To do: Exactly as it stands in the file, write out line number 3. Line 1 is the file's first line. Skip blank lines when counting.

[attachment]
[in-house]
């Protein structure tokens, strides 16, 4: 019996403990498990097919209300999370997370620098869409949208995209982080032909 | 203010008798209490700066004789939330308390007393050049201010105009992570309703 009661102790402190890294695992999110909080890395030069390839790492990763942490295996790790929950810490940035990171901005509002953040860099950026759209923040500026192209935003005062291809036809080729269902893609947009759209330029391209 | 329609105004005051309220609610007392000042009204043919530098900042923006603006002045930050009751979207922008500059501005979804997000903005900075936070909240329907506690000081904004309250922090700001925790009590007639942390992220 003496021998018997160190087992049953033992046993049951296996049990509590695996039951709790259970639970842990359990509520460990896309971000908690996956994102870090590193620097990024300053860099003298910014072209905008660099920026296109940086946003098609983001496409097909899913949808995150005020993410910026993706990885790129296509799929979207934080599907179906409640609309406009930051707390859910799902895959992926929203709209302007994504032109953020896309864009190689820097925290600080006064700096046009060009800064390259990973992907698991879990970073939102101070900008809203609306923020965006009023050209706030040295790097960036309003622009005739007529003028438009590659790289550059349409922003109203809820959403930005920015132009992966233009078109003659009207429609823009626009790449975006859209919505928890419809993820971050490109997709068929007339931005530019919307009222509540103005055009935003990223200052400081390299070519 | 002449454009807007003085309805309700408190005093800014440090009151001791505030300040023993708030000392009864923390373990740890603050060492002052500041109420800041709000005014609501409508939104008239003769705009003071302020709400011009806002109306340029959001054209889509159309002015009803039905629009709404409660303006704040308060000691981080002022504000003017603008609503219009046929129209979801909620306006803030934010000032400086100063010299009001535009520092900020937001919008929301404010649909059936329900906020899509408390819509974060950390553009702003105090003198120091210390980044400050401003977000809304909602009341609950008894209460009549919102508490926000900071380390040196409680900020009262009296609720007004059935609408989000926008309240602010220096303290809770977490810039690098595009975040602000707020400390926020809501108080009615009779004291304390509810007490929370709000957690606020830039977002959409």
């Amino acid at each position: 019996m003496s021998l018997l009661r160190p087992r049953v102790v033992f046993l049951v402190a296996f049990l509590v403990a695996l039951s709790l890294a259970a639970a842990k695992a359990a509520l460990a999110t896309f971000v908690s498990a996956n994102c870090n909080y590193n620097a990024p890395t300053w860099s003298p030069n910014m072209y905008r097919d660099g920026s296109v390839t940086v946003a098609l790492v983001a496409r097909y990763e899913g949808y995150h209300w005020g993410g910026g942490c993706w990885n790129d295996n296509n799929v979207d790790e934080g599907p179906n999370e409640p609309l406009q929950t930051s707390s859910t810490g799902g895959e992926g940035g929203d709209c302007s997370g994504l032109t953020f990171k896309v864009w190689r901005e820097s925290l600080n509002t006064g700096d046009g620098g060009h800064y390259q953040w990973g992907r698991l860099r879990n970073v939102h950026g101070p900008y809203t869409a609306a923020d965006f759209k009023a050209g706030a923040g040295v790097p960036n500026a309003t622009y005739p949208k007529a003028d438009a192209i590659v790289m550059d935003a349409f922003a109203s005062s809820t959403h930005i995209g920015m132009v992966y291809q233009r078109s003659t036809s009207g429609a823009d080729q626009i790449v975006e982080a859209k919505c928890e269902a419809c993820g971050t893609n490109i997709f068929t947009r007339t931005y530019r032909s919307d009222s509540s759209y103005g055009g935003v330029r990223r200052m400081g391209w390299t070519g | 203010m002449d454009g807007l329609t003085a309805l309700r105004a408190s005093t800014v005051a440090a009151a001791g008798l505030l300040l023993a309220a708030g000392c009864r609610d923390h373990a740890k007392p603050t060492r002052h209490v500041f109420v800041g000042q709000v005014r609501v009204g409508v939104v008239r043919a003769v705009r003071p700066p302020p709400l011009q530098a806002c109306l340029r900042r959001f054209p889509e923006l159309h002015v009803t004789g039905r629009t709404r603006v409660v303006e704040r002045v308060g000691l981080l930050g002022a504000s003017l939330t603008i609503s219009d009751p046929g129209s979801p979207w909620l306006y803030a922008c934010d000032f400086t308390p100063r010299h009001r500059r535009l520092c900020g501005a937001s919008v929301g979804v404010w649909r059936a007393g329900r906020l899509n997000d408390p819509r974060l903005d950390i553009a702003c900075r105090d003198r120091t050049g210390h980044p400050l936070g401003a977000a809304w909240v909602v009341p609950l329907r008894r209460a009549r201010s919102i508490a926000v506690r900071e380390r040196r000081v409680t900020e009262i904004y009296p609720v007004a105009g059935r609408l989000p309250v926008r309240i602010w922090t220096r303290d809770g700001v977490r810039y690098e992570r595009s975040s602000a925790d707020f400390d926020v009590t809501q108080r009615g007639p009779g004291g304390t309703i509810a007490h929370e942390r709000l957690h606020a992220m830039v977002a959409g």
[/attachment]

């Amino acid at each position: 019996m003496s021998l018997l009661r160190p087992r049953v102790v033992f046993l049951v402190a296996f049990l509590v403990a695996l039951s709790l890294a259970a639970a842990k695992a359990a509520l460990a999110t896309f971000v908690s498990a996956n994102c870090n909080y590193n620097a990024p890395t300053w860099s003298p030069n910014m072209y905008r097919d660099g920026s296109v390839t940086v946003a098609l790492v983001a496409r097909y990763e899913g949808y995150h209300w005020g993410g910026g942490c993706w990885n790129d295996n296509n799929v979207d790790e934080g599907p179906n999370e409640p609309l406009q929950t930051s707390s859910t810490g799902g895959e992926g940035g929203d709209c302007s997370g994504l032109t953020f990171k896309v864009w190689r901005e820097s925290l600080n509002t006064g700096d046009g620098g060009h800064y390259q953040w990973g992907r698991l860099r879990n970073v939102h950026g101070p900008y809203t869409a609306a923020d965006f759209k009023a050209g706030a923040g040295v790097p960036n500026a309003t622009y005739p949208k007529a003028d438009a192209i590659v790289m550059d935003a349409f922003a109203s005062s809820t959403h930005i995209g920015m132009v992966y291809q233009r078109s003659t036809s009207g429609a823009d080729q626009i790449v975006e982080a859209k919505c928890e269902a419809c993820g971050t893609n490109i997709f068929t947009r007339t931005y530019r032909s919307d009222s509540s759209y103005g055009g935003v330029r990223r200052m400081g391209w390299t070519g | 203010m002449d454009g807007l329609t003085a309805l309700r105004a408190s005093t800014v005051a440090a009151a001791g008798l505030l300040l023993a309220a708030g000392c009864r609610d923390h373990a740890k007392p603050t060492r002052h209490v500041f109420v800041g000042q709000v005014r609501v009204g409508v939104v008239r043919a003769v705009r003071p700066p302020p709400l011009q530098a806002c109306l340029r900042r959001f054209p889509e923006l159309h002015v009803t004789g039905r629009t709404r603006v409660v303006e704040r002045v308060g000691l981080l930050g002022a504000s003017l939330t603008i609503s219009d009751p046929g129209s979801p979207w909620l306006y803030a922008c934010d000032f400086t308390p100063r010299h009001r500059r535009l520092c900020g501005a937001s919008v929301g979804v404010w649909r059936a007393g329900r906020l899509n997000d408390p819509r974060l903005d950390i553009a702003c900075r105090d003198r120091t050049g210390h980044p400050l936070g401003a977000a809304w909240v909602v009341p609950l329907r008894r209460a009549r201010s919102i508490a926000v506690r900071e380390r040196r000081v409680t900020e009262i904004y009296p609720v007004a105009g059935r609408l989000p309250v926008r309240i602010w922090t220096r303290d809770g700001v977490r810039y690098e992570r595009s975040s602000a925790d707020f400390d926020v009590t809501q108080r009615g007639p009779g004291g304390t309703i509810a007490h929370e942390r709000l957690h606020a992220m830039v977002a959409g």